From the November 2000 Idaho Observer:

What is the sweetest poison of them all?

A Sandpoint squirrel is smart enough to know the difference

by Don Harkins

A close friend and I had a late lunch at the Edgewater Restaraunt overlooking beautiful Lake Pend Oreille in Sandpoint last October 4. Ordinarily we would have dined on the deck outside as the tables were all set with tablecloths, silverware and glasses, but fall was in the air and we decided to be served inside. Apparently fall had settled heavily enough on the Edgewater deck to keep all of its patrons inside as none of the tables were occupied -- by paying customers, that is. One was occupied by a very busy squirrel.

We were seated at a table that allowed us to look beyond the deck and admire the view of the lake. Errol and I slipped easily into our usual conversational mode which is a flowing exchange of news and ideas regarding alternative health care and the true nature of politics. We changed gears when Errol drew our attention to the antics of a squirrel who was hopping about on the empty deck table closest to ours on the other side of the glass.

The squirrel hopped, as squirrels do in their uniquely squirriline manner, to the center of the table and began sniffing about the little white ceramic box universally used by resturaunts to hold paper packets of sweetener options: Refined white sugar, NutraSweet (aspartame), Sweet and Low and brown paper packets of “raw” sugar.

The squirrel was very entertaining as he would pull a packet out, sniff it momentarily, then quickly throw it a few inches to the left or the right then sniff test a different packet. He rifled through all of the packets in this meticulous manner until he came to the brown one that contained “raw” sugar.

This one he held in his little squirrel hands and sniffed it over and over again, turning it several times to sniff the entire packet. Apparently satisfied with the sniffing, he licked it a couple of times, nibbled at it, licked again, threw it off the table, jumped down off the table, picked it up, put it into his mouth and hurriedly disappeared under the deck with his booty.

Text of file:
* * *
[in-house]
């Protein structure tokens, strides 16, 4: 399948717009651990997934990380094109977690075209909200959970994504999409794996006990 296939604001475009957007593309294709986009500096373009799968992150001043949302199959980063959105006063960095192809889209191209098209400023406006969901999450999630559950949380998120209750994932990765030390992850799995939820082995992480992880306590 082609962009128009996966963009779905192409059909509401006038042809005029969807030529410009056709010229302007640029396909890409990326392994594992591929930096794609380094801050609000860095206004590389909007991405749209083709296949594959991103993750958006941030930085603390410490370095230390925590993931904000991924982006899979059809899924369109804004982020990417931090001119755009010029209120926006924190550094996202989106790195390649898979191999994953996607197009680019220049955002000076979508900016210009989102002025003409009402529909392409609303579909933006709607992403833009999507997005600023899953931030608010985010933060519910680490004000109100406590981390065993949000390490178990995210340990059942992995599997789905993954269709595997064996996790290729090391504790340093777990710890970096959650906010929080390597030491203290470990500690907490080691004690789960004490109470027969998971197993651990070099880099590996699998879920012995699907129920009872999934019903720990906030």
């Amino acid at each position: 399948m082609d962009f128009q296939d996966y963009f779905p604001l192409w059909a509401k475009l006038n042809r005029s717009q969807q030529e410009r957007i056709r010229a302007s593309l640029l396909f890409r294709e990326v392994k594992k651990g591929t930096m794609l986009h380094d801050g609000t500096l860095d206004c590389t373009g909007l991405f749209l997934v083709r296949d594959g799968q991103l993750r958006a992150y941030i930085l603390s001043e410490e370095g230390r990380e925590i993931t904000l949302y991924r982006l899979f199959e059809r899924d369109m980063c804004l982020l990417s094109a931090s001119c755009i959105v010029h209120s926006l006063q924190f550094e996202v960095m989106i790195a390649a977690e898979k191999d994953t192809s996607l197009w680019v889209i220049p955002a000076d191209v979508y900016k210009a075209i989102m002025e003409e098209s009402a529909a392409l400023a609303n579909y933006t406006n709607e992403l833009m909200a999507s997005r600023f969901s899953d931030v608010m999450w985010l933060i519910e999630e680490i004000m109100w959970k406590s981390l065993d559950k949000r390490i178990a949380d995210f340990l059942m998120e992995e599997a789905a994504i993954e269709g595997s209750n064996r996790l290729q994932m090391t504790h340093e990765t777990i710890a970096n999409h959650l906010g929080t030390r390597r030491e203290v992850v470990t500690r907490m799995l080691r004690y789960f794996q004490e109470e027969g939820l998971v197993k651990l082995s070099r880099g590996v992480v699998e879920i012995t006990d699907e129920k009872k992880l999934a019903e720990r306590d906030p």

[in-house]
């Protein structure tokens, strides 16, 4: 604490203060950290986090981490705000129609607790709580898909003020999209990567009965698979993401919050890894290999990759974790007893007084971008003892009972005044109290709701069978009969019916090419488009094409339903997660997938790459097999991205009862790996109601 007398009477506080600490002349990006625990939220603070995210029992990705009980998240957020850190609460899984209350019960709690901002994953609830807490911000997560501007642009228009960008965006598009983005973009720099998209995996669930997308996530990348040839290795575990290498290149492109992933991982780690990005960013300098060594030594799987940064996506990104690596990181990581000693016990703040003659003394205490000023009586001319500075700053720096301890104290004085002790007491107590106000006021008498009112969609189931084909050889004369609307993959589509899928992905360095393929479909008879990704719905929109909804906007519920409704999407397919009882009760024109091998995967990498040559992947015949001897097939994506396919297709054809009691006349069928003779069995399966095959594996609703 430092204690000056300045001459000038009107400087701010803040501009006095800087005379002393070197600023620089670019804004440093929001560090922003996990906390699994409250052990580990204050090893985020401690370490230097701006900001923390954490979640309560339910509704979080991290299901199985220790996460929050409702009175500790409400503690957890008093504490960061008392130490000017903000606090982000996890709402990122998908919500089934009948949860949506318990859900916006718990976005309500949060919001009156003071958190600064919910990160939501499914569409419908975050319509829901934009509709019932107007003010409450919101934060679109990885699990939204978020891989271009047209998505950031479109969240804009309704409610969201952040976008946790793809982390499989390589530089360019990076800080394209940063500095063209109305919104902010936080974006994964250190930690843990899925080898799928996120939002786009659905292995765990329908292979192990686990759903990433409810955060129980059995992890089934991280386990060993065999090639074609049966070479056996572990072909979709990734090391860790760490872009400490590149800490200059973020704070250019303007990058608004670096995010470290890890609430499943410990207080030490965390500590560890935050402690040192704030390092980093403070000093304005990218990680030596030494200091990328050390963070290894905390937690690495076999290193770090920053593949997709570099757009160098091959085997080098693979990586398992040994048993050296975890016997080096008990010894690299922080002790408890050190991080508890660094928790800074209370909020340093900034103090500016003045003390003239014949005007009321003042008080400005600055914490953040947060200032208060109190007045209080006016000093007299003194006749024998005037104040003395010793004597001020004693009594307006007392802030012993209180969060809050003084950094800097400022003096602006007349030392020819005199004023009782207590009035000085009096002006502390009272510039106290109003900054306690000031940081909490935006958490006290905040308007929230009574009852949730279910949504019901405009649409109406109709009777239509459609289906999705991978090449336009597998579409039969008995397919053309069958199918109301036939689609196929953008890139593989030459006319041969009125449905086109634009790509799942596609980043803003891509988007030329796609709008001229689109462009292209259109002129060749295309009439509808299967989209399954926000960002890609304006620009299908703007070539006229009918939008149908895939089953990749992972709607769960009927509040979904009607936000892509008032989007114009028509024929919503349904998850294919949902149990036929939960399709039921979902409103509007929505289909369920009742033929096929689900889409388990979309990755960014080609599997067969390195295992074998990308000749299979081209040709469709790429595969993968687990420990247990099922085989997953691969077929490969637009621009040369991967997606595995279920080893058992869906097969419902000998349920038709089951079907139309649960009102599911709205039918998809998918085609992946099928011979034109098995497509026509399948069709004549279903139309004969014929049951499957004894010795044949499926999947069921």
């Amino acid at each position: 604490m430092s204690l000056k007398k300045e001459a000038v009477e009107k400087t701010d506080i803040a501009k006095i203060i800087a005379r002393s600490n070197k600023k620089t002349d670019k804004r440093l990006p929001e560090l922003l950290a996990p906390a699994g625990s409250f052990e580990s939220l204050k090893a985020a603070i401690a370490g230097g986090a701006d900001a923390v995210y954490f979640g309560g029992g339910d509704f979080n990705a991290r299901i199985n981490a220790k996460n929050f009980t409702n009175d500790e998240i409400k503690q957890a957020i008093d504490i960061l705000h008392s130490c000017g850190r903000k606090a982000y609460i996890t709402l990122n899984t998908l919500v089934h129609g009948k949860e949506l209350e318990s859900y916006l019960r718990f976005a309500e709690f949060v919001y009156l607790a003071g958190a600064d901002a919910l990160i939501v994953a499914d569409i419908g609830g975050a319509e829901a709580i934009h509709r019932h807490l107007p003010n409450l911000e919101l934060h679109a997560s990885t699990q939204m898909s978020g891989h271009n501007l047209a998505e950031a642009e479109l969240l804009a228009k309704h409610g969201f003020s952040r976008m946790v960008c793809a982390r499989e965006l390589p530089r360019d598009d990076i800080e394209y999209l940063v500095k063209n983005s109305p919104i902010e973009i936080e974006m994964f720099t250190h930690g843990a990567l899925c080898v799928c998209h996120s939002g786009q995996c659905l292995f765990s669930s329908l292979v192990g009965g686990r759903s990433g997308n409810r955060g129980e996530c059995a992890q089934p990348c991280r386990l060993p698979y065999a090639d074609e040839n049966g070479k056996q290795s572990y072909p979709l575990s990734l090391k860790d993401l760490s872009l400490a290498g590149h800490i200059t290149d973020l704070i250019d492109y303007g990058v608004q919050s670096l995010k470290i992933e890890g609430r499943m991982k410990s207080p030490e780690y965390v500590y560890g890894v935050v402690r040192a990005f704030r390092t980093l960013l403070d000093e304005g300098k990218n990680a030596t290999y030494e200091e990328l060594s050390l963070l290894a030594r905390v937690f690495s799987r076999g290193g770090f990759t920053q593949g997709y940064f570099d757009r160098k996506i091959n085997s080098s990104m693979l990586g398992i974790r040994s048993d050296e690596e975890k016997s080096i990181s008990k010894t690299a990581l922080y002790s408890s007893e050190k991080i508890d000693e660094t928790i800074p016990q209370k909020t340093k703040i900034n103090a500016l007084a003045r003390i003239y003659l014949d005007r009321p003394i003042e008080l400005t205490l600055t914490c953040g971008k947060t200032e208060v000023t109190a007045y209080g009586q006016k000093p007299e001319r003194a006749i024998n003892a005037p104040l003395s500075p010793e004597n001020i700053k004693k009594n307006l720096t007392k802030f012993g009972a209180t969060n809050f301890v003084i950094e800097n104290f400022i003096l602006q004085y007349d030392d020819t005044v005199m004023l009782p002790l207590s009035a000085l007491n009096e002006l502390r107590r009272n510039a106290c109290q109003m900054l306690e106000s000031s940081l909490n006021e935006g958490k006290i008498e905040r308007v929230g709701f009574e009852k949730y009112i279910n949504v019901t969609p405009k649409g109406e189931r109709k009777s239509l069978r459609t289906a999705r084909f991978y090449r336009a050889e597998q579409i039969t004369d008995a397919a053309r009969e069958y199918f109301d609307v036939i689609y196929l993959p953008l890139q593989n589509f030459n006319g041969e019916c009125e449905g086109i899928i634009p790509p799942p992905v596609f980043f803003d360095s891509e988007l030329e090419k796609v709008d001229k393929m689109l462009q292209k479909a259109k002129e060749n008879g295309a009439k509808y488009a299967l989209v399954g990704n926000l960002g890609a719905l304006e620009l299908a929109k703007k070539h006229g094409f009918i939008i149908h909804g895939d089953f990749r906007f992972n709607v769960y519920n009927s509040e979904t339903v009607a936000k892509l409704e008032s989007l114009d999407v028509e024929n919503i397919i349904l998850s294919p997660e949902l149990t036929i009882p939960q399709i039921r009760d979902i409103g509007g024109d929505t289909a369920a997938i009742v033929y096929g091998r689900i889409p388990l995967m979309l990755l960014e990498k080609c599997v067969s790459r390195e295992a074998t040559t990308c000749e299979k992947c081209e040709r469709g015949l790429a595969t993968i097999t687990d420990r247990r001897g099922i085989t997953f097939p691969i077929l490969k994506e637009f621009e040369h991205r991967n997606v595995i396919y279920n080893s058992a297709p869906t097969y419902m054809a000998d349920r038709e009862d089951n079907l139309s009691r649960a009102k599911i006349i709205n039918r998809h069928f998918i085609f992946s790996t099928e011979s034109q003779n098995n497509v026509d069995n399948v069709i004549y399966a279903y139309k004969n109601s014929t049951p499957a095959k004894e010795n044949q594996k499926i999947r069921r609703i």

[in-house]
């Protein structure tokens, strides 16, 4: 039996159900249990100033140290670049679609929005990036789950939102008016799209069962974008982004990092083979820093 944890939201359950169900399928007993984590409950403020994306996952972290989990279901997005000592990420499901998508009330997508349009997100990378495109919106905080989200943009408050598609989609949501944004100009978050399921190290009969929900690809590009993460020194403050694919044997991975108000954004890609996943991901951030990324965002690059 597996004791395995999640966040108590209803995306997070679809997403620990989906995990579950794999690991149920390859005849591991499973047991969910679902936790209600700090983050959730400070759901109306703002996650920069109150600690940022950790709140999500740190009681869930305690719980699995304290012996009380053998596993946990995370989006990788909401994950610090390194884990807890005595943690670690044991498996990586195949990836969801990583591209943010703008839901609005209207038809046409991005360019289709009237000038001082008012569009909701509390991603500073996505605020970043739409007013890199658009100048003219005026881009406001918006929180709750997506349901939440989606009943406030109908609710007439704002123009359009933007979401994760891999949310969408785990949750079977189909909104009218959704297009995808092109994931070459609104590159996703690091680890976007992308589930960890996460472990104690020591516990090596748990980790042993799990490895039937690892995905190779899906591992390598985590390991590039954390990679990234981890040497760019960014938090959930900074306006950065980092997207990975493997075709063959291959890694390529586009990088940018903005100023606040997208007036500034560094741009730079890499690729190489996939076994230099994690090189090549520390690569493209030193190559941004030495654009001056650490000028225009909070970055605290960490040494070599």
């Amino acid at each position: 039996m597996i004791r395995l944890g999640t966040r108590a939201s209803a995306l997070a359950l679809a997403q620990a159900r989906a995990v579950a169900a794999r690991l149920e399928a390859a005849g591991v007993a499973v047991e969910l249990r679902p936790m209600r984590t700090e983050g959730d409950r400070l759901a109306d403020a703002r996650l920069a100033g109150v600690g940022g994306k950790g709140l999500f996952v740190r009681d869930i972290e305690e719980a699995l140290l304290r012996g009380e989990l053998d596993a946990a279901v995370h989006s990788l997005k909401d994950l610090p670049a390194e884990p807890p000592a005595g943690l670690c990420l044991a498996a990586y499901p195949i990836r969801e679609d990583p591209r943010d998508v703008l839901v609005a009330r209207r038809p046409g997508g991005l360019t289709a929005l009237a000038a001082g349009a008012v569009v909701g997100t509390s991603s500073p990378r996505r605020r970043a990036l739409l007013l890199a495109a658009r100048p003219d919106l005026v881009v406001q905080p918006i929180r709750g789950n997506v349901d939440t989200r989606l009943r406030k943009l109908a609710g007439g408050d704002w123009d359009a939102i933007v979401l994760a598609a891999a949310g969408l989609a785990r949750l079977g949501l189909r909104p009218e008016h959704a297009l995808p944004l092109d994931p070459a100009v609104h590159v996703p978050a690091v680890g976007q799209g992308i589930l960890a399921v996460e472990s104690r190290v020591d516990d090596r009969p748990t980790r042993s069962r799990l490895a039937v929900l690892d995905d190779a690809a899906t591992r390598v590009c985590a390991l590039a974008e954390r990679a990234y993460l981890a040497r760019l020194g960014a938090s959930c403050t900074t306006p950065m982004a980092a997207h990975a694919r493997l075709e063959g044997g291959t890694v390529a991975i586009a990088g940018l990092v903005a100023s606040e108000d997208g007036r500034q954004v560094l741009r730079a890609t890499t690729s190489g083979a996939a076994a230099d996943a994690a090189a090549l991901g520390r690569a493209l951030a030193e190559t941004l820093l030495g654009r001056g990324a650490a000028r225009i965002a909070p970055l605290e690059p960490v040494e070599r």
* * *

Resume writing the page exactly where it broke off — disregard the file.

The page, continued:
Errol and I were stunned and amused. The entire operation took about five minutes then became our topic of conversation for several minutes afterward. We even told our waiter what had happened, but he seemed more concerned about the squirrel's impolite behavior than the implications of what we had witnessed.

We presumed that the squirrel, while performing the yearly task of gathering food for the winter, had chosen the raw sugar over the other options because he was smart enough to realize, with one quick sniff, that they were poison and not appropriate items to store for use in the coming winter.

I remember how my big, beautiful white dog Harper (who died almost exactly two years ago at the age of 14) used to love french fries and fried potatoes so long as they were cooked in olive oil. She would sniff and disinterestedly walk away from fast food fries cooked in canola and other cheap (poisonous?) oils.

Errol and I reflected for a moment on people and how they have become so far removed from their food supply they can no longer discern what is poison and what is not; they trust the advice of “experts” who would sell them arsenic if they could do so at a profit for their shareholders.

These examples redefine the concept of a “dumb animal,” don't they?

(Please take offense to the previous statement if the shoe fits; then, in your anger, flatter me by becoming more discerning about what you eat).

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